So I've taken to saying a Rosary each day.

"My inner quiet--blessed by God--has never really isolated me. I feel all human-kind can enter, and I received them thus only at the threshold of my home. I feel they do come to me, in spite of themselves. Alas, mine is but a  very precarious shelter. But imagine the quiet of some souls is like a vast refuge. Sinners at the end of their tether can creep in and rest, and leave comforted, forgetting the great invisible temple where they lay down their burden for a while..

My sorrow is not unusual. This very day hundreds, thousands of us perhaps, all over the world, will be dazed by a similar sentence [a cancer diagnosis]. I am probably among the least able to control a first impulse--I know my weakness so well. But experience has also taught me that I have inherited from my mother,  and no doubt from other poor women of our kind, a sort of endurance, which is the long run is almost unlimited, because it doesn't attempt to vie with pain, but slips within, makes of it a habit in some way: that is our strength. Otherwise how can one explain the obstinate will to live in so may poor creatures, whose amazing patience finally wears down the callousness and cruelty of husband, children, relations...Mothers--Mothers of the Poor!"

--Georges Bernanos, Diary of a Country Priest


THE SOUTHERN CALIFORNIA MAGNOLIAS
HAVE NOT (YET) ENTIRELY SUCCUMBED TO THE RECORD-BREAKING HEAT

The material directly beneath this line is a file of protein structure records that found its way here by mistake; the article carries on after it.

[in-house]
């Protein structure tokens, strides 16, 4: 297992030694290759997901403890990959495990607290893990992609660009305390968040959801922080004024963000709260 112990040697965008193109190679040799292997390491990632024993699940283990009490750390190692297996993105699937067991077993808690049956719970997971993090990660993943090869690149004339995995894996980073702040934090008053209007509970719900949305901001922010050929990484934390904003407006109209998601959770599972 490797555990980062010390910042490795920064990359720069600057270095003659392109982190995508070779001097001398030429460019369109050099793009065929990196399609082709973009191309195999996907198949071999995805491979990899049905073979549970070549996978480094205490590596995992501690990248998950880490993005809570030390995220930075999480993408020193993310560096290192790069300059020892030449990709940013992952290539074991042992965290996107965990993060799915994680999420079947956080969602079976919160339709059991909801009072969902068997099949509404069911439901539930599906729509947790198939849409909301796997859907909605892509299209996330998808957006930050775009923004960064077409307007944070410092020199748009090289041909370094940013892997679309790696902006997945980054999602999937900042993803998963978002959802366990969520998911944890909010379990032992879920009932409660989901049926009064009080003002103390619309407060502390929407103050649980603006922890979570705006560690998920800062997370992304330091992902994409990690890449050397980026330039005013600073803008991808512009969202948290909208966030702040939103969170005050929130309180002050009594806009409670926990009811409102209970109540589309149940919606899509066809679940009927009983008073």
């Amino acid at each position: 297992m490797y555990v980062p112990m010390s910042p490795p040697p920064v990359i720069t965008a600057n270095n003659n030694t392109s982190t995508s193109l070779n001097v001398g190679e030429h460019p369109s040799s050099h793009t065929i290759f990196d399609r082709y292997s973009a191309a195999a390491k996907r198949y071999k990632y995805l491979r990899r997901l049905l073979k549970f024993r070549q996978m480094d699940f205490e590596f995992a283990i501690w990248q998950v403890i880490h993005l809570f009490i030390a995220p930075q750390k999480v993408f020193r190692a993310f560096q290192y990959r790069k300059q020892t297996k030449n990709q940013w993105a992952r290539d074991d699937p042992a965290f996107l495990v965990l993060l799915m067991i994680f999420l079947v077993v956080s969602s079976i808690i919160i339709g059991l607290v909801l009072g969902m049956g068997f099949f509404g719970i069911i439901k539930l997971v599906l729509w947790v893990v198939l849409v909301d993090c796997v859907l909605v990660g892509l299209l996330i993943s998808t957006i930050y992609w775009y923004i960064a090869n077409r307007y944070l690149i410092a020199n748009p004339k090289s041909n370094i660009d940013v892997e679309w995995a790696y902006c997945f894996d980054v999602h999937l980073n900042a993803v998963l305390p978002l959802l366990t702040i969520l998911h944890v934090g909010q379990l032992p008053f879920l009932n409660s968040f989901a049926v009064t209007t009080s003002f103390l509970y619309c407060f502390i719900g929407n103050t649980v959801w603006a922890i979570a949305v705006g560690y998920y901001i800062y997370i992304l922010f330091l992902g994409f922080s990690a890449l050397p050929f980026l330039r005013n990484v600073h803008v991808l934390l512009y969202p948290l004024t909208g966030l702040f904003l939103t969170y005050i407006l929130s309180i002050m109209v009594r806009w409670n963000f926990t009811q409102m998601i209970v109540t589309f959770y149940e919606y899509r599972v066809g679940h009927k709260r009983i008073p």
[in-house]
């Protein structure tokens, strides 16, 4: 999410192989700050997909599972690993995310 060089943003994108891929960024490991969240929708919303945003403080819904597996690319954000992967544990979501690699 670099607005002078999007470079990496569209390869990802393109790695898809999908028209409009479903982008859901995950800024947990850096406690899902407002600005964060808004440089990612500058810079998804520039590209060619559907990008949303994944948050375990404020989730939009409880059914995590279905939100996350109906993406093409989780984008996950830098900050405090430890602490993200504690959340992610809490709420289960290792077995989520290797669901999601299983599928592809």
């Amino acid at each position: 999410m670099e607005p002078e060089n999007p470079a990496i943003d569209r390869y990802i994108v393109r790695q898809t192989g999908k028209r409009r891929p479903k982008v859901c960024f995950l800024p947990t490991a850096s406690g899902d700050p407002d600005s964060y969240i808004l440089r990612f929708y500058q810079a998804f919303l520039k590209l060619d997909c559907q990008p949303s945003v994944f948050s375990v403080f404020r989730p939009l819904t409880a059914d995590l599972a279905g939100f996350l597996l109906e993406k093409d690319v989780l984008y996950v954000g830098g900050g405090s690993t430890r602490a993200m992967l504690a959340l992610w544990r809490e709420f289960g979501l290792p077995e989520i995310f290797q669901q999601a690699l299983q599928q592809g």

Monday, August 6, 2018

DREAMING THE UNIVERSE: SOUTHERN CAL'S RICH SCIENCE FICTION HISTORY

SUPERMAN WAS SHOT--OR KILLED HIMSELF--AT HIS HOUSE IN BENEDICT CANYON.
THE MYSTERY HAS NEVER BEEN SOLVED.

I've had a few scattered blessed weeks off from my arts and culture column.

This week's begins:

“In the beginning was a flash of lightning. Two centuries ago, it was that flash of lightning that brought a creature back to life, in the laboratory of Dr. Frankenstein. While there were other creations of the fantastic, Mary Shelley’s work differed, for it was all brought about by science, with no hint of the supernatural.”

So begins a current exhibit at the Pasadena Museum of History. “Dreaming The Universe: The Intersection of Science, Fiction, & Southern California” runs through September 2.

By the early 20th century, science had advanced to the point that popular culture became inundated with stories of spaceships, robots and intergalactic explorers. Greater Los Angeles, with its aeronautics industry, film studios and creative zeitgeist, was a kind of epicenter for that culture.